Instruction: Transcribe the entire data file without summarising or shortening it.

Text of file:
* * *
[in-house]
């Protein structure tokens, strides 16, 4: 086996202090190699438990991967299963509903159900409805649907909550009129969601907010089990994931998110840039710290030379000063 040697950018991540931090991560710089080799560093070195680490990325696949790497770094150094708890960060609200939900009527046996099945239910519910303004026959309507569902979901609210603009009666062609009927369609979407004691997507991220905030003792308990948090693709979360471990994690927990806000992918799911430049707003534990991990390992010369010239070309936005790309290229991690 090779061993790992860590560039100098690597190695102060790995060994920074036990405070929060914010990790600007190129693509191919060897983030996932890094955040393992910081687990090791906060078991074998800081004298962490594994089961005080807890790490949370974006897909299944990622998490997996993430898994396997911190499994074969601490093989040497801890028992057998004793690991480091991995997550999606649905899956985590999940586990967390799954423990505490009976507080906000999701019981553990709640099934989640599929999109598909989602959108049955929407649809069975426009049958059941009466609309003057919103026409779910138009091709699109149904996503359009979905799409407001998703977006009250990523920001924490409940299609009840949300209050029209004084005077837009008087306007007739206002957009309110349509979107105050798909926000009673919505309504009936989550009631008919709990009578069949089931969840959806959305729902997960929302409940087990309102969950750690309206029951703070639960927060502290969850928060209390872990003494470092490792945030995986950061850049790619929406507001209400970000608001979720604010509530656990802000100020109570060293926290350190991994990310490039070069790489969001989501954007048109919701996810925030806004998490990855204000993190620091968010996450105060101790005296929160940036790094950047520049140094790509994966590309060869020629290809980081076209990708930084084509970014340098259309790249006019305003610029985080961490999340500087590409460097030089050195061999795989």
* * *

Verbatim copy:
[in-house]
């Protein structure tokens, strides 16, 4: 086996202090190699438990991967299963509903159900409805649907909550009129969601907010089990994931998110840039710290030379000063 040697950018991540931090991560710089080799560093070195680490990325696949790497770094150094708890960060609200939900009527046996099945239910519910303004026959309507569902979901609210603009009666062609009927369609979407004691997507991220905030003792308990948090693709979360471990994690927990806000992918799911430049707003534990991990390992010369010239070309936005790309290229991690 090779061993790992860590560039100098690597190695102060790995060994920074036990405070929060914010990790600007190129693509191919060897983030996932890094955040393992910081687990090791906060078991074998800081004298962490594994089961005080807890790490949370974006897909299944990622998490997996993430898994396997911190499994074969601490093989040497801890028992057998004793690991480091991995997550999606649905899956985590999940586990967390799954423990505490009976507080906000999701019981553990709640099934989640599929999109598909989602959108049955929407649809069975426009049958059941009466609309003057919103026409779910138009091709699109149904996503359009979905799409407001998703977006009250990523920001924490409940299609009840949300209050029209004084005077837009008087306007007739206002957009309110349509979107105050798909926000009673919505309504009936989550009631008919709990009578069949089931969840959806959305729902997960929302409940087990309102969950750690309206029951703070639960927060502290969850928060209390872990003494470092490792945030995986950061850049790619929406507001209400970000608001979720604010509530656990802000100020109570060293926290350190991994990310490039070069790489969001989501954007048109919701996810925030806004998490990855204000993190620091968010996450105060101790005296929160940036790094950047520049140094790509994966590309060869020629290809980081076209990708930084084509970014340098259309790249006019305003610029985080961490999340500087590409460097030089050195061999795989």